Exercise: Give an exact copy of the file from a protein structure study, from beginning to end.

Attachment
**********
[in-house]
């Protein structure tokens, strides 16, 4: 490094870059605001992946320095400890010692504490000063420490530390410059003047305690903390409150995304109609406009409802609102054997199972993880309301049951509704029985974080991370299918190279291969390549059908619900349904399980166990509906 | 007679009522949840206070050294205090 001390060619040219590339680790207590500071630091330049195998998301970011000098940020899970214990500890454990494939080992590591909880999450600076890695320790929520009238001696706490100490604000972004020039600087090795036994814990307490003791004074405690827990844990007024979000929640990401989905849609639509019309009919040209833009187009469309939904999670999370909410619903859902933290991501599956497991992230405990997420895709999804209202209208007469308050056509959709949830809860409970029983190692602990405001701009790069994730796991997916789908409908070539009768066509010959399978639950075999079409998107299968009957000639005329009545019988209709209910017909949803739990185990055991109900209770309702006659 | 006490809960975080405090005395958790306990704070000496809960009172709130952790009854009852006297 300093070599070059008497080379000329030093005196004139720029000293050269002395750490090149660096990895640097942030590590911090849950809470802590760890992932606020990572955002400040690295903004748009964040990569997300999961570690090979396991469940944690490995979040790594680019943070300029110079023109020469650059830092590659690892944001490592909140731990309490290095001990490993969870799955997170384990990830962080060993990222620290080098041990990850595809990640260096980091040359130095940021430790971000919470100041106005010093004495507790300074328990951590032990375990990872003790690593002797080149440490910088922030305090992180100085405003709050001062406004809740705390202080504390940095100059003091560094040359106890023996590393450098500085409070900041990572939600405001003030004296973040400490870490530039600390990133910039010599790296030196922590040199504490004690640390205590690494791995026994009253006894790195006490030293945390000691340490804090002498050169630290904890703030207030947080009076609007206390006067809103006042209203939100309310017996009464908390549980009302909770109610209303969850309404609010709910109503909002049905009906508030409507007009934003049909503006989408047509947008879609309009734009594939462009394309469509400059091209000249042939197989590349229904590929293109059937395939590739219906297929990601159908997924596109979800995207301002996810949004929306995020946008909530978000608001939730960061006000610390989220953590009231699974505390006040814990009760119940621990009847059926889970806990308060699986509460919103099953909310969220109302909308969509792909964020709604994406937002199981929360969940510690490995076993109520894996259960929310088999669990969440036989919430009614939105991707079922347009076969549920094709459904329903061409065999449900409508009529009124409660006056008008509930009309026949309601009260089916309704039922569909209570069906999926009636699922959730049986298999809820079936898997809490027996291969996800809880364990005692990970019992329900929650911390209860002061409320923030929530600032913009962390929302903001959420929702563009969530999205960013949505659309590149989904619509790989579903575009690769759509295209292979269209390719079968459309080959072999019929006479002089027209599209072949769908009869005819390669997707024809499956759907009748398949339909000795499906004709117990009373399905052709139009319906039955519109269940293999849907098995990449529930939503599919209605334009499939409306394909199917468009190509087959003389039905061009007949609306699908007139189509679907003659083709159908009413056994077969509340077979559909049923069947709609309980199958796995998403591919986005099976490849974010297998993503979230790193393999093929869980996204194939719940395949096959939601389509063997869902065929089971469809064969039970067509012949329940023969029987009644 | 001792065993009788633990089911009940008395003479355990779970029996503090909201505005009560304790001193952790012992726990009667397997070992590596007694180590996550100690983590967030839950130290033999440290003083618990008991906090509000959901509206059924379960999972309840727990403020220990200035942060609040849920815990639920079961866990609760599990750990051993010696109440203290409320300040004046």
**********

[in-house]
């Protein structure tokens, strides 16, 4: 490094870059605001992946320095400890010692504490000063420490530390410059003047305690903390409150995304109609406009409802609102054997199972993880309301049951509704029985974080991370299918190279291969390549059908619900349904399980166990509906 | 007679009522949840206070050294205090 001390060619040219590339680790207590500071630091330049195998998301970011000098940020899970214990500890454990494939080992590591909880999450600076890695320790929520009238001696706490100490604000972004020039600087090795036994814990307490003791004074405690827990844990007024979000929640990401989905849609639509019309009919040209833009187009469309939904999670999370909410619903859902933290991501599956497991992230405990997420895709999804209202209208007469308050056509959709949830809860409970029983190692602990405001701009790069994730796991997916789908409908070539009768066509010959399978639950075999079409998107299968009957000639005329009545019988209709209910017909949803739990185990055991109900209770309702006659 | 006490809960975080405090005395958790306990704070000496809960009172709130952790009854009852006297 300093070599070059008497080379000329030093005196004139720029000293050269002395750490090149660096990895640097942030590590911090849950809470802590760890992932606020990572955002400040690295903004748009964040990569997300999961570690090979396991469940944690490995979040790594680019943070300029110079023109020469650059830092590659690892944001490592909140731990309490290095001990490993969870799955997170384990990830962080060993990222620290080098041990990850595809990640260096980091040359130095940021430790971000919470100041106005010093004495507790300074328990951590032990375990990872003790690593002797080149440490910088922030305090992180100085405003709050001062406004809740705390202080504390940095100059003091560094040359106890023996590393450098500085409070900041990572939600405001003030004296973040400490870490530039600390990133910039010599790296030196922590040199504490004690640390205590690494791995026994009253006894790195006490030293945390000691340490804090002498050169630290904890703030207030947080009076609007206390006067809103006042209203939100309310017996009464908390549980009302909770109610209303969850309404609010709910109503909002049905009906508030409507007009934003049909503006989408047509947008879609309009734009594939462009394309469509400059091209000249042939197989590349229904590929293109059937395939590739219906297929990601159908997924596109979800995207301002996810949004929306995020946008909530978000608001939730960061006000610390989220953590009231699974505390006040814990009760119940621990009847059926889970806990308060699986509460919103099953909310969220109302909308969509792909964020709604994406937002199981929360969940510690490995076993109520894996259960929310088999669990969440036989919430009614939105991707079922347009076969549920094709459904329903061409065999449900409508009529009124409660006056008008509930009309026949309601009260089916309704039922569909209570069906999926009636699922959730049986298999809820079936898997809490027996291969996800809880364990005692990970019992329900929650911390209860002061409320923030929530600032913009962390929302903001959420929702563009969530999205960013949505659309590149989904619509790989579903575009690769759509295209292979269209390719079968459309080959072999019929006479002089027209599209072949769908009869005819390669997707024809499956759907009748398949339909000795499906004709117990009373399905052709139009319906039955519109269940293999849907098995990449529930939503599919209605334009499939409306394909199917468009190509087959003389039905061009007949609306699908007139189509679907003659083709159908009413056994077969509340077979559909049923069947709609309980199958796995998403591919986005099976490849974010297998993503979230790193393999093929869980996204194939719940395949096959939601389509063997869902065929089971469809064969039970067509012949329940023969029987009644 | 001792065993009788633990089911009940008395003479355990779970029996503090909201505005009560304790001193952790012992726990009667397997070992590596007694180590996550100690983590967030839950130290033999440290003083618990008991906090509000959901509206059924379960999972309840727990403020220990200035942060609040849920815990639920079961866990609760599990750990051993010696109440203290409320300040004046």